A credit inquiry happens when a lender (or another authorized party) performs a credit check to analyze your creditworthiness and help them make their lending decision. These types of inquiries are known as “hard,” and others are called “soft.”
Because the inquiry is noted on your credit history, the main difference between the two is how each can affect your credit scores. A hard credit pull can drop your score by a few points, while a soft pull has little impact.
What Is a Hard Inquiry?
Hard credit inquiries typically happen when you put in credit card, loan, or mortgage applications, and they usually require your authorization.
Even though a hard inquiry can drop your score by five to eight points, it is unlikely to play a significant role in whether you get approved for a loan or a new business card. Hard credit pulls usually stay on your credit report for two years; however, the credit score damage usually disappears or decreases before this happens.
The harm is negligible at one or two hard credit pulls. Though you may want to reconsider if you’re planning on applying for a handful of business cards in the span of a few months, or worse, all in the same time frame. Consider spreading out your business loan or credit card applications.
Several hard credit pulls in a short period could cause credit card issuers and lenders to regard you and your business as a higher credit risk. It suggests that you may be getting ready to pick up a lot more debt or that you are short on cash. You likely won’t receive a hard query if you are looking to get pre-qualified for a loan or line of credit.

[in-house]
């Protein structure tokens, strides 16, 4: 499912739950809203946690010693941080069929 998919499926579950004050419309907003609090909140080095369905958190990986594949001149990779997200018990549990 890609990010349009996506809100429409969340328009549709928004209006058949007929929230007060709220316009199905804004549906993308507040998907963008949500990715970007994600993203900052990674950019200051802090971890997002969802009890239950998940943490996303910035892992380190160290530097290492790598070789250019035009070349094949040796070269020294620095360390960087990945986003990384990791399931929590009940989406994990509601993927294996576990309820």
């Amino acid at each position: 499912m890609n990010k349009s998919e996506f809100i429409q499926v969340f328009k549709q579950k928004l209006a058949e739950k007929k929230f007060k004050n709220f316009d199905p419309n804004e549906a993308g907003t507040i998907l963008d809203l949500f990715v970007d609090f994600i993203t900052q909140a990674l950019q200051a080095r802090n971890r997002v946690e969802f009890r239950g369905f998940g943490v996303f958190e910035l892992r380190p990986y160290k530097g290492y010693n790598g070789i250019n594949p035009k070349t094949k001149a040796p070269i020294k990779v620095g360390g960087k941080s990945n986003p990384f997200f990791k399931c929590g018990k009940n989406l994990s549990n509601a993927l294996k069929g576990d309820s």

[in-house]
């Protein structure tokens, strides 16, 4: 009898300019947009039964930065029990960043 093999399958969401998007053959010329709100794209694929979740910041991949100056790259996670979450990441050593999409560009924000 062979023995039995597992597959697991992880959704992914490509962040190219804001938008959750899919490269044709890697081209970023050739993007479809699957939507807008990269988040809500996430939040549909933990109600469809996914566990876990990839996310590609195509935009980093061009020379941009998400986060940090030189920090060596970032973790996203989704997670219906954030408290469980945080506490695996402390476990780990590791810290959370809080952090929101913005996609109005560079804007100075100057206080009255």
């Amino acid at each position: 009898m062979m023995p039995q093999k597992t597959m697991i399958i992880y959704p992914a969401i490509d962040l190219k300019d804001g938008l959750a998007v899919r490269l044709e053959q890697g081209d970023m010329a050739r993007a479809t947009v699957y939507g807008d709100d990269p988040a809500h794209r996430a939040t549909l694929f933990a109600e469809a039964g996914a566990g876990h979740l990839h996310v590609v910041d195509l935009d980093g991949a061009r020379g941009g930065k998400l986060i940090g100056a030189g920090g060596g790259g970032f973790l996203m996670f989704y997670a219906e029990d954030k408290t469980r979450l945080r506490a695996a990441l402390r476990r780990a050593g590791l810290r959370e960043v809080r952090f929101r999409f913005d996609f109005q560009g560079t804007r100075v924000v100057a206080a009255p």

Examples of Hard Credit Inquiries
A hard credit inquiry becomes part of your credit history, and anyone who pulls your credit will be able to view it. Though the Federal Trade Commission (FTC) limits who can pull your consumer credit score under the Fair Credit Reporting Act.
According to Forbes, companies can perform a hard credit inquiry for collection agency skip tracing, credit limit increase requests, and applications for:
- Lines of credit
- Homes or apartments
- Business loans
- Credit cards
- Utility set-ups
- A personal loan
- A mortgage
- Private student loans
- Auto loans
What Is a Soft Inquiry?
Soft inquiries, credit checks, or pulls take place when a company or individual (or you) checks your credit report as part of a background check. Items listed on a soft credit check are a lot of what you would see if you looked at your own credit report:
- Payment history
- Credit accounts
- Potential collections accounts
- Lines of credit
- Loan accounts
Soft pulls won’t impact your credit scores and, depending on the credit bureau, may or may not be recorded on your credit report.
When lenders check your report, your soft credit inquiries won’t appear. They are only seen on consumer disclosures which are credit reports that you personally request.
Examples of Soft Credit Inquiries
Soft credit pulls can happen when a business or personal card issuer pulls your credit history without your authorization. In fact, soft inquiries are run on your credit all the time for:
- Credit checks that you perform.
- Pre-approved credit offers.
- Quotes from insurance companies.
- Account reviews performed by current creditors.
- Background check or verification for potential employers
- Background checks performed by housing landlords.
There are other credit check types that could appear as a soft or hard type of inquiry. For instance, internet, cable, cell phone, and utility providers will likely check your credit.
If you are concerned about how your credit check will be classified, talk to your financial institution or credit card issuer about whether it will be done as a soft or hard pull.
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